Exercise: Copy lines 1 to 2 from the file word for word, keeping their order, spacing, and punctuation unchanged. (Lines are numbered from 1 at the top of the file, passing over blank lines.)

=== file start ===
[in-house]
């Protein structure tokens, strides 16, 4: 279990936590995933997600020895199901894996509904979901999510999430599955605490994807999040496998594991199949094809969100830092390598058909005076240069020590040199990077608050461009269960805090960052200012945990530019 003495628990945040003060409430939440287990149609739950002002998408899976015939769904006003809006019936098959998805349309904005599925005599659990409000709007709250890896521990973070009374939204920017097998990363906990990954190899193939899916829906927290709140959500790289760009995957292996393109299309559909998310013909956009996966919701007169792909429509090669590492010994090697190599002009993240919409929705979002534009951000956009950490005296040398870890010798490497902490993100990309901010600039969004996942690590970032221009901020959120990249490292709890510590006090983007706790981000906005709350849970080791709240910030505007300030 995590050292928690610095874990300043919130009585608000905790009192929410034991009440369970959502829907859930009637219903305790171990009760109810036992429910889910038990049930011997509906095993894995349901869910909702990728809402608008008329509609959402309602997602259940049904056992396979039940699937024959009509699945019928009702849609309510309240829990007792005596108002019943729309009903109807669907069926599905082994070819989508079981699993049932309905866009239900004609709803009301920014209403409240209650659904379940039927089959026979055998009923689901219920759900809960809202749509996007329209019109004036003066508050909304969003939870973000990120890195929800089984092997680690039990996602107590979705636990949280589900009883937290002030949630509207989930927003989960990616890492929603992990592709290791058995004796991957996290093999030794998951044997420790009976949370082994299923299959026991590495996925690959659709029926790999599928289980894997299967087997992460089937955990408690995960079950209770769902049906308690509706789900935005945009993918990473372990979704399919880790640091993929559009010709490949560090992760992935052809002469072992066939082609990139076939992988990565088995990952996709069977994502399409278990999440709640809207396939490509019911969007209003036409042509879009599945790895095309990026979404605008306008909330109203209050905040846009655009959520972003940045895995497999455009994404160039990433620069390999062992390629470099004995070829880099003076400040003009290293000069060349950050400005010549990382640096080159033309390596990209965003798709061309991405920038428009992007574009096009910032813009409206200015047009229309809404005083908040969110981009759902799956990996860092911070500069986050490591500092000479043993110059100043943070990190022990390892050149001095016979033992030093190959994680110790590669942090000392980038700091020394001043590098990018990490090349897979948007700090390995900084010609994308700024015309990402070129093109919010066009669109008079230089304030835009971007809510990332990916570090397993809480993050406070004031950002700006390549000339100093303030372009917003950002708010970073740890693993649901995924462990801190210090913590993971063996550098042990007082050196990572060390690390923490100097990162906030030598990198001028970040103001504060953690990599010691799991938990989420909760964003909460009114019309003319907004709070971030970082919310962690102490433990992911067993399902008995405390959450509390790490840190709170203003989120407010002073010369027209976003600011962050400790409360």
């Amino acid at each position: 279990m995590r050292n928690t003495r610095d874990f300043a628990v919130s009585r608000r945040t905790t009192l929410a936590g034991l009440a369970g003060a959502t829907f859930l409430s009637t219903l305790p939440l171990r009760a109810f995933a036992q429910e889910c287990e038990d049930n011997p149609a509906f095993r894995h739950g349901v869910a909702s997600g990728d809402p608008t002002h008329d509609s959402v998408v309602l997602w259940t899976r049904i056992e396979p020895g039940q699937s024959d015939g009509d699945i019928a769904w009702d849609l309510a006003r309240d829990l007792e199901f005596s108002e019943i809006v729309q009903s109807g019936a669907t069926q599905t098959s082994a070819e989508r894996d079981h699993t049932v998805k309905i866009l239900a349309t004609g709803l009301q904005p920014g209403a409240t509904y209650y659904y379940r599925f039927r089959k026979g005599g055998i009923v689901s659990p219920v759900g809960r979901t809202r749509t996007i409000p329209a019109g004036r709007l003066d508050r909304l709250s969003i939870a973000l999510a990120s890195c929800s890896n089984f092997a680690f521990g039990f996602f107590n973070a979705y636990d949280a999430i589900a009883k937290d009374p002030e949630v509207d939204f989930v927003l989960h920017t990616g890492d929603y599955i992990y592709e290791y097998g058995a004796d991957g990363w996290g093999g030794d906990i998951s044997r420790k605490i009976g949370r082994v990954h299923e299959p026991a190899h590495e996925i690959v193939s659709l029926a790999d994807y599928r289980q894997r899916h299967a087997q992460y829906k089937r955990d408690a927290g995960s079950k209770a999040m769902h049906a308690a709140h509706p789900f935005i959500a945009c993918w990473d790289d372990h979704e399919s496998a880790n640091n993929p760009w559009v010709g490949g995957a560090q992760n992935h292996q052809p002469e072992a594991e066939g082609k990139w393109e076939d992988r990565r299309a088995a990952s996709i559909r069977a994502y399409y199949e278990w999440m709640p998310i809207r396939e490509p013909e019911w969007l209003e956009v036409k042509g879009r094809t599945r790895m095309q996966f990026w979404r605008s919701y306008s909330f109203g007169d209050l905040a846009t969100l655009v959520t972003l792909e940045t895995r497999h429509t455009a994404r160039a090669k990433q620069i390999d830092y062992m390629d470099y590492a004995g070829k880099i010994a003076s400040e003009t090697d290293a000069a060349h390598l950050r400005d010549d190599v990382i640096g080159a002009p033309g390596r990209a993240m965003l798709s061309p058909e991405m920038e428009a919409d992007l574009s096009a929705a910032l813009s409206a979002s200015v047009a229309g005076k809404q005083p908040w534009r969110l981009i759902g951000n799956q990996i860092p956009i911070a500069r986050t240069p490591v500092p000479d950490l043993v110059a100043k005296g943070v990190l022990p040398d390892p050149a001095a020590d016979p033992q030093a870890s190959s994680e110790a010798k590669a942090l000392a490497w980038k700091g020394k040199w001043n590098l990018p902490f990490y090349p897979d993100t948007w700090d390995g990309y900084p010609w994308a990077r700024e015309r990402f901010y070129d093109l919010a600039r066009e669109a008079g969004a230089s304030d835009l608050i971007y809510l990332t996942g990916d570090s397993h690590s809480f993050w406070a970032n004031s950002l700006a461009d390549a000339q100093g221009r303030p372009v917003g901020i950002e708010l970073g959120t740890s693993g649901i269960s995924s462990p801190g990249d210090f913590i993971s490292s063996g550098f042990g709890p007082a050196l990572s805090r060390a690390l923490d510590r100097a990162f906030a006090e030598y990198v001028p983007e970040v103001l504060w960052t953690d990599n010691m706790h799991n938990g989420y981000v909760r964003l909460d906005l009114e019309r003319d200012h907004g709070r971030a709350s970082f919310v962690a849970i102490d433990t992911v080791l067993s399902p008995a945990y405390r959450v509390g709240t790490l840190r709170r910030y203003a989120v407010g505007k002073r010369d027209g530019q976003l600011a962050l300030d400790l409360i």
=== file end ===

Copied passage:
[in-house]
């Protein structure tokens, strides 16, 4: 279990936590995933997600020895199901894996509904979901999510999430599955605490994807999040496998594991199949094809969100830092390598058909005076240069020590040199990077608050461009269960805090960052200012945990530019 003495628990945040003060409430939440287990149609739950002002998408899976015939769904006003809006019936098959998805349309904005599925005599659990409000709007709250890896521990973070009374939204920017097998990363906990990954190899193939899916829906927290709140959500790289760009995957292996393109299309559909998310013909956009996966919701007169792909429509090669590492010994090697190599002009993240919409929705979002534009951000956009950490005296040398870890010798490497902490993100990309901010600039969004996942690590970032221009901020959120990249490292709890510590006090983007706790981000906005709350849970080791709240910030505007300030 995590050292928690610095874990300043919130009585608000905790009192929410034991009440369970959502829907859930009637219903305790171990009760109810036992429910889910038990049930011997509906095993894995349901869910909702990728809402608008008329509609959402309602997602259940049904056992396979039940699937024959009509699945019928009702849609309510309240829990007792005596108002019943729309009903109807669907069926599905082994070819989508079981699993049932309905866009239900004609709803009301920014209403409240209650659904379940039927089959026979055998009923689901219920759900809960809202749509996007329209019109004036003066508050909304969003939870973000990120890195929800089984092997680690039990996602107590979705636990949280589900009883937290002030949630509207989930927003989960990616890492929603992990592709290791058995004796991957996290093999030794998951044997420790009976949370082994299923299959026991590495996925690959659709029926790999599928289980894997299967087997992460089937955990408690995960079950209770769902049906308690509706789900935005945009993918990473372990979704399919880790640091993929559009010709490949560090992760992935052809002469072992066939082609990139076939992988990565088995990952996709069977994502399409278990999440709640809207396939490509019911969007209003036409042509879009599945790895095309990026979404605008306008909330109203209050905040846009655009959520972003940045895995497999455009994404160039990433620069390999062992390629470099004995070829880099003076400040003009290293000069060349950050400005010549990382640096080159033309390596990209965003798709061309991405920038428009992007574009096009910032813009409206200015047009229309809404005083908040969110981009759902799956990996860092911070500069986050490591500092000479043993110059100043943070990190022990390892050149001095016979033992030093190959994680110790590669942090000392980038700091020394001043590098990018990490090349897979948007700090390995900084010609994308700024015309990402070129093109919010066009669109008079230089304030835009971007809510990332990916570090397993809480993050406070004031950002700006390549000339100093303030372009917003950002708010970073740890693993649901995924462990801190210090913590993971063996550098042990007082050196990572060390690390923490100097990162906030030598990198001028970040103001504060953690990599010691799991938990989420909760964003909460009114019309003319907004709070971030970082919310962690102490433990992911067993399902008995405390959450509390790490840190709170203003989120407010002073010369027209976003600011962050400790409360």